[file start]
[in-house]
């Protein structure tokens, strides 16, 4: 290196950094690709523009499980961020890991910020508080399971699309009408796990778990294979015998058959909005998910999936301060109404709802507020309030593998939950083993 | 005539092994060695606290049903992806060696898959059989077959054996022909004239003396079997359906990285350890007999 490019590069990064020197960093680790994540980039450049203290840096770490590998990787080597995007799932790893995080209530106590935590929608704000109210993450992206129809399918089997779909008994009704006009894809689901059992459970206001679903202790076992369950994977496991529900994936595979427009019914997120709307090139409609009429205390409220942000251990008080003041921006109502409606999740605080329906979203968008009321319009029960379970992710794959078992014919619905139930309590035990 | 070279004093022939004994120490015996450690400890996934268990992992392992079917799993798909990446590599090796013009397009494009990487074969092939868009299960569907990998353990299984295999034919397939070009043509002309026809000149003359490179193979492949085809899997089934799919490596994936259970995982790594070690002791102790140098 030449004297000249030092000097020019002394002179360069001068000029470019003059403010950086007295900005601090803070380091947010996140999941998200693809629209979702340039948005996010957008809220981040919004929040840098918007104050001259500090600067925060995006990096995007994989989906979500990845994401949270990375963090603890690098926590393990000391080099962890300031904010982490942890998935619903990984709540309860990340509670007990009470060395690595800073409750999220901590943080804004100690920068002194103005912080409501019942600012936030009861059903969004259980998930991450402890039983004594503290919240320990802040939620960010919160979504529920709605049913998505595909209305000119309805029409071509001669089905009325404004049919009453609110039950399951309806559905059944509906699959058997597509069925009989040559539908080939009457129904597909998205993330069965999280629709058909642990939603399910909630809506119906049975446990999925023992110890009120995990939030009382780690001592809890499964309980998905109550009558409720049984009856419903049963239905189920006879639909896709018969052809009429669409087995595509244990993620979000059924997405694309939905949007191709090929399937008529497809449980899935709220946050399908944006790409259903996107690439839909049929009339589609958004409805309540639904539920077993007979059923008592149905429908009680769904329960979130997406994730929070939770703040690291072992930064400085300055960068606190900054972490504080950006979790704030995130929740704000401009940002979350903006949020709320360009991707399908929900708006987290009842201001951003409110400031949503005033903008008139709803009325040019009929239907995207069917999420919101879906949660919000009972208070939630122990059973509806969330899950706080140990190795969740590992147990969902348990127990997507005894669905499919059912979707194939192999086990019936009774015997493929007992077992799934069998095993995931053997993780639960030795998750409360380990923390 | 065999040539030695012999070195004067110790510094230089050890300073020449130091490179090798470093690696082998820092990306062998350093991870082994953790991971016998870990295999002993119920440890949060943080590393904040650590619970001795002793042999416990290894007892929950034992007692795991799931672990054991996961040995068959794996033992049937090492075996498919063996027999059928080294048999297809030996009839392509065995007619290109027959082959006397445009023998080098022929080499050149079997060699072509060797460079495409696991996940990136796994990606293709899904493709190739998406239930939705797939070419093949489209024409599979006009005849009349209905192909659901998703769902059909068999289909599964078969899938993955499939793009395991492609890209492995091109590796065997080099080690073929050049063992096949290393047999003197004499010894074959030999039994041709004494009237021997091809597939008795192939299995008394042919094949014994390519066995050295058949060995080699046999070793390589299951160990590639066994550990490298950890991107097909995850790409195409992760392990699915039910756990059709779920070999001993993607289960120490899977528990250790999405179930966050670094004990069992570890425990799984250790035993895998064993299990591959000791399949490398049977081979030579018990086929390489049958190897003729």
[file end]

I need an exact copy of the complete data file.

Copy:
[in-house]
């Protein structure tokens, strides 16, 4: 290196950094690709523009499980961020890991910020508080399971699309009408796990778990294979015998058959909005998910999936301060109404709802507020309030593998939950083993 | 005539092994060695606290049903992806060696898959059989077959054996022909004239003396079997359906990285350890007999 490019590069990064020197960093680790994540980039450049203290840096770490590998990787080597995007799932790893995080209530106590935590929608704000109210993450992206129809399918089997779909008994009704006009894809689901059992459970206001679903202790076992369950994977496991529900994936595979427009019914997120709307090139409609009429205390409220942000251990008080003041921006109502409606999740605080329906979203968008009321319009029960379970992710794959078992014919619905139930309590035990 | 070279004093022939004994120490015996450690400890996934268990992992392992079917799993798909990446590599090796013009397009494009990487074969092939868009299960569907990998353990299984295999034919397939070009043509002309026809000149003359490179193979492949085809899997089934799919490596994936259970995982790594070690002791102790140098 030449004297000249030092000097020019002394002179360069001068000029470019003059403010950086007295900005601090803070380091947010996140999941998200693809629209979702340039948005996010957008809220981040919004929040840098918007104050001259500090600067925060995006990096995007994989989906979500990845994401949270990375963090603890690098926590393990000391080099962890300031904010982490942890998935619903990984709540309860990340509670007990009470060395690595800073409750999220901590943080804004100690920068002194103005912080409501019942600012936030009861059903969004259980998930991450402890039983004594503290919240320990802040939620960010919160979504529920709605049913998505595909209305000119309805029409071509001669089905009325404004049919009453609110039950399951309806559905059944509906699959058997597509069925009989040559539908080939009457129904597909998205993330069965999280629709058909642990939603399910909630809506119906049975446990999925023992110890009120995990939030009382780690001592809890499964309980998905109550009558409720049984009856419903049963239905189920006879639909896709018969052809009429669409087995595509244990993620979000059924997405694309939905949007191709090929399937008529497809449980899935709220946050399908944006790409259903996107690439839909049929009339589609958004409805309540639904539920077993007979059923008592149905429908009680769904329960979130997406994730929070939770703040690291072992930064400085300055960068606190900054972490504080950006979790704030995130929740704000401009940002979350903006949020709320360009991707399908929900708006987290009842201001951003409110400031949503005033903008008139709803009325040019009929239907995207069917999420919101879906949660919000009972208070939630122990059973509806969330899950706080140990190795969740590992147990969902348990127990997507005894669905499919059912979707194939192999086990019936009774015997493929007992077992799934069998095993995931053997993780639960030795998750409360380990923390 | 065999040539030695012999070195004067110790510094230089050890300073020449130091490179090798470093690696082998820092990306062998350093991870082994953790991971016998870990295999002993119920440890949060943080590393904040650590619970001795002793042999416990290894007892929950034992007692795991799931672990054991996961040995068959794996033992049937090492075996498919063996027999059928080294048999297809030996009839392509065995007619290109027959082959006397445009023998080098022929080499050149079997060699072509060797460079495409696991996940990136796994990606293709899904493709190739998406239930939705797939070419093949489209024409599979006009005849009349209905192909659901998703769902059909068999289909599964078969899938993955499939793009395991492609890209492995091109590796065997080099080690073929050049063992096949290393047999003197004499010894074959030999039994041709004494009237021997091809597939008795192939299995008394042919094949014994390519066995050295058949060995080699046999070793390589299951160990590639066994550990490298950890991107097909995850790409195409992760392990699915039910756990059709779920070999001993993607289960120490899977528990250790999405179930966050670094004990069992570890425990799984250790035993895998064993299990591959000791399949490398049977081979030579018990086929390489049958190897003729």